MORE About Lake Weeds....The non-native weeds we seek to control are rapid invaders that warm up the water, suck out too much oxygen, do not provide good cover or food for fish and crowd out all the plants that are beneficial.  To keep clear, clean and productive, a lake needs the right kind and amount of plant life, as well as adequate silty muck.  Everything is connected!  The mayflies and other insects breed in the silt, to feed the fish.  The plants provide oxygen, cover and food for lake creatures from snails to tadpoles to Northern Pike.  And a balanced ecosystem results in clean, clear water that we can all enjoy.
 
Please be aware that all the Keatington neighborhoods have storm sewers that run directly into the lake!   Check for the closest storm sewer on your property and guard what goes into it.

Chemical treatment of invasive lake weeds is only half the story.  Undeveloped lakes have a natural buffer of wetlands surrounding the shores that filter and absorb ground water runoff.  Voorheis Lake has almost no wetlands left, many impervious surfaces like driveways, patios, streets and parking lots, and storm drains that empty into the lake connected deep into the surrounding neighborhoods.  SO NEIGHBORS OFF THE LAKE NEED TO PRACTICE GOOD MANAGEMENT HABITS AS WELL.

-Check your property for a storm drain.  Everything you and your neighbors put on your lawn and garden, driveway or street, goes into the lake making a nice rich habitat for the overgrowth of lake weeds.  Consider planting some native grasses, wildflowers or shrubs or install a rain garden around the drain.  If using chemicals, wash your car and boat on the grass instead of the street or driveway.
-Riparians, consider replacing some of that wetland by planting native wildflowers, grasses and shrubs between the drainfield and the shoreline.  Natives have deep roots that filter water and cut down erosion.  Keep the beach area to no more than 1/3 of your shoreline. 
-NEVER use fertilizers with phosphorus.

You can find more best practices for lake community homeowners on our website, or at WRC’s www.oakgov.com/riparian, or MSU extension www.shoreline.msu.edu.   Find native plants at www.epa.gov/greenacres/wildones or www.mnppa.org.  Contact Sue Donovan for easy directions on installing landscape buffers and rain gardens.
 
 

PROTECTING OUR MOST VALUABLE RESOURCE

Property values-everybody is concerned about the lifetime investment made in a home.  Keatington homeowners have a huge advantage-access to beautiful Voorheis Lake and the activity offered by the beach associations.  We all have a stake in the lake!  But remember that, as a lake with no public access, no public entity regulates how we handle our water.  So here is a reminder of best practices that should be followed by ALL homeowners in the Keatington community, on and off the water, to keep the lake healthy and clean for all water activities.
 
   - Minimize storm water runoff from your property.  Too much runoff causes excessive aquatic plant growth, decreased water clarity and shoreline erosion.  Maintain a rain garden or plant a buffer of taller vegetation around the perimeter of your yard to filter water.  Minimize hard surfaces-use porous landscaping materials.
   -Prevent soil erosion and sedimentation.  Eroded soils are the greatest pollutant of water, creating highways for sediment filled with nutrients and pesticides to flow into the water.  Turf grass mowed to the water’s edge leads to pollution and erosion.  Stabilize shorelines with wildflowers, grasses and shrubs.  Supplement existing seawalls with plants.  Minimize clearing, grading and land disturbance that will remove the ground cover.
   -Maintain a HEALTHY lawn and garden.  Nutrients from fertilizers cause excessive aquatic plant growth and algal blooms and decrease oxygen levels.  Fertilizer should have slow release nitrogen with 50% or more water insoluble nitrogen (WIN).  To protect water quality, fertilizer must have zero phosphorus content, such as 29-0-4 labeling on the bag.  Sweep excess fertilizer off hard surfaces like driveways and patios.  Never fertilize before a predicted heavy rain, but lightly water in after application.  Never fertilize in early spring before the ground is thawed.  Don’t fertilize within 25 feet of water.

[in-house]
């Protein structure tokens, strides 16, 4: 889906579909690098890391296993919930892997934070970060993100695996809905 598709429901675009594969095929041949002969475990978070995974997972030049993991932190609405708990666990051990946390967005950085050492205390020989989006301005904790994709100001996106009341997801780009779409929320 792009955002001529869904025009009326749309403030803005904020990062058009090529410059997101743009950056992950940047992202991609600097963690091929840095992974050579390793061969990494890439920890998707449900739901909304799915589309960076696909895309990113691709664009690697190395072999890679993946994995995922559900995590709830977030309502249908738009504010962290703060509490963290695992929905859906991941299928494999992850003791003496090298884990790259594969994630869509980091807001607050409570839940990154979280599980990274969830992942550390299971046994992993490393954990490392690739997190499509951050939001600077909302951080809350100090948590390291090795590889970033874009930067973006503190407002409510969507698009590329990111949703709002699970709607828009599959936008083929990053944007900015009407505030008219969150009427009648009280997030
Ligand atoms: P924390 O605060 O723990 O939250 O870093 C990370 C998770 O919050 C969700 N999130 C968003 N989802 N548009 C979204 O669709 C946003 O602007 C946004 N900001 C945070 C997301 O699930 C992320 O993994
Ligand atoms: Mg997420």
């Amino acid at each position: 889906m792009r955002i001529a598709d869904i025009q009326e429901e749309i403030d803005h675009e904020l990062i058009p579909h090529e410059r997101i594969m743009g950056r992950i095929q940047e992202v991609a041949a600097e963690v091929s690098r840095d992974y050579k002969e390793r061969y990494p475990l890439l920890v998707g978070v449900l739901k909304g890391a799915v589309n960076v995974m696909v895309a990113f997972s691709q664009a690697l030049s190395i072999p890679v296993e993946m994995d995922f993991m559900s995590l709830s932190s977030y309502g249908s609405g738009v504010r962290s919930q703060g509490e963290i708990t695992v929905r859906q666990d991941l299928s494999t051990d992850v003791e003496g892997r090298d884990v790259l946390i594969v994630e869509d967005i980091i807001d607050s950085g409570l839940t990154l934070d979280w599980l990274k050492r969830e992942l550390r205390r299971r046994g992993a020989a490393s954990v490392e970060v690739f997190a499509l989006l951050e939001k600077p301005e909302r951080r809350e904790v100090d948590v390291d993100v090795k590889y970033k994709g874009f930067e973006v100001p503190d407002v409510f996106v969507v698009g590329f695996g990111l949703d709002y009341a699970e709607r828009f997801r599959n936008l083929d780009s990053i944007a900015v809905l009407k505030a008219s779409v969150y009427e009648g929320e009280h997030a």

-Properly manage yard and animal waste.  Collect dog and goose droppings and throw in the trash promptly.   Collect or mulch leave in the fall.  They add excess nutrients and use up oxygen when they fall directly into the water.  Don’t burn yard waste by the water-ash contains phosphorous.
    -NEVER FEED GEESE AND WATERFOWL!!!  Droppings add excess nutrients and harmful bacteria to the water.  Ducks should eat the duckweed.  Ducks on a diet of bread and cheetos are much more harmful to water quality.  Pick up your picnic droppings instead of “leaving it for the birds.”  Participate in the neighborhood association efforts to get rid of Canada geese, a nuisance species.  (See below-testing your water)
   -Properly maintain your boats and water vehicles.  Wash boats on the grass or at a car wash facility to prevent runoff of chemicals into the lake.  Use non-toxic cleaners.  DUMP NO WASTE DOWN A STORM DRAIN.  Check for leaks.  Make sure your boat and trailer is free of water and plant material from other bodies of water before launching.
   -"Grow it high and let it lie!"  Growing grass can only use water to the end of their root system, about .5 to 1.5 inches.  The rest becomes runoff which flows over streets and driveways, picking up pollutants which flow into the lake.  In hot arid weather, roots shrink to around .5 and actually need less water.  Grass thrives with light and consistent moisture.  Monitor timing devices on sprinklers.  Be conservative especially when watering from the lake (including irrigation wells that draw from the water table).  Overwatering can impact the lake level due to absorption by plant material and evaporation of the spray.

This material was taken from the Water Resources Commission of Oakland County.  Contact the Environmental Team for a comprehensive publication or questions at 248-858-0958.  Information also available on water testing kits from the Oakland County Board of Health on their Website:www.oakgov.com. (get to Health Division, Environmental Health, Beach Monitoring, Beach sampling guidelines.) Or 248-858-1512.
 
 
Questions, comments or more info: Sue Donovan, KHA Ecology Chair and the Voorheis Lake Committee Contact Us.